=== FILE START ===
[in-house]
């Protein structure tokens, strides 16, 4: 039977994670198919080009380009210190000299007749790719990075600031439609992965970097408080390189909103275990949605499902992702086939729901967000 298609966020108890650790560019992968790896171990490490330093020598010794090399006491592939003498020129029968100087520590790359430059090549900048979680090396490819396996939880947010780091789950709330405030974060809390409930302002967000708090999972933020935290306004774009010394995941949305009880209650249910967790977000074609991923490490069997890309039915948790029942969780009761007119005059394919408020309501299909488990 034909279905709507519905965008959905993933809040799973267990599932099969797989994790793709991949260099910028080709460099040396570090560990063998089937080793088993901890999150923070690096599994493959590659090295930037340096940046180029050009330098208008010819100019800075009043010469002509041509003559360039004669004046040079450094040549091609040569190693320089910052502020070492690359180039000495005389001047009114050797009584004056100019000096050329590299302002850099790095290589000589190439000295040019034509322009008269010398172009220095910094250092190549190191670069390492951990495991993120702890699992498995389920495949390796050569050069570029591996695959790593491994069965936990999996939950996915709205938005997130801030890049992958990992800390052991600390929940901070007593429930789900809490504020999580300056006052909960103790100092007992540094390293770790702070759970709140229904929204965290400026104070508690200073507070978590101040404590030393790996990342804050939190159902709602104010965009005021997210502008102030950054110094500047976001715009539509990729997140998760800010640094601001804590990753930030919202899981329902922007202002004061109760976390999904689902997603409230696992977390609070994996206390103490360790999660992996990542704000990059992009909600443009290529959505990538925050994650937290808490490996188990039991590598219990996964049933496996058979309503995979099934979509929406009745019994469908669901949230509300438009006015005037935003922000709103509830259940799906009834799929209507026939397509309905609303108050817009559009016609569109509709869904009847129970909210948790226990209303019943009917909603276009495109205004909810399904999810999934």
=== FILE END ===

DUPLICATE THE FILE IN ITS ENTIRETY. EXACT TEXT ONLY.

[in-house]
């Protein structure tokens, strides 16, 4: 039977994670198919080009380009210190000299007749790719990075600031439609992965970097408080390189909103275990949605499902992702086939729901967000 298609966020108890650790560019992968790896171990490490330093020598010794090399006491592939003498020129029968100087520590790359430059090549900048979680090396490819396996939880947010780091789950709330405030974060809390409930302002967000708090999972933020935290306004774009010394995941949305009880209650249910967790977000074609991923490490069997890309039915948790029942969780009761007119005059394919408020309501299909488990 034909279905709507519905965008959905993933809040799973267990599932099969797989994790793709991949260099910028080709460099040396570090560990063998089937080793088993901890999150923070690096599994493959590659090295930037340096940046180029050009330098208008010819100019800075009043010469002509041509003559360039004669004046040079450094040549091609040569190693320089910052502020070492690359180039000495005389001047009114050797009584004056100019000096050329590299302002850099790095290589000589190439000295040019034509322009008269010398172009220095910094250092190549190191670069390492951990495991993120702890699992498995389920495949390796050569050069570029591996695959790593491994069965936990999996939950996915709205938005997130801030890049992958990992800390052991600390929940901070007593429930789900809490504020999580300056006052909960103790100092007992540094390293770790702070759970709140229904929204965290400026104070508690200073507070978590101040404590030393790996990342804050939190159902709602104010965009005021997210502008102030950054110094500047976001715009539509990729997140998760800010640094601001804590990753930030919202899981329902922007202002004061109760976390999904689902997603409230696992977390609070994996206390103490360790999660992996990542704000990059992009909600443009290529959505990538925050994650937290808490490996188990039991590598219990996964049933496996058979309503995979099934979509929406009745019994469908669901949230509300438009006015005037935003922000709103509830259940799906009834799929209507026939397509309905609303108050817009559009016609569109509709869904009847129970909210948790226990209303019943009917909603276009495109205004909810399904999810999934």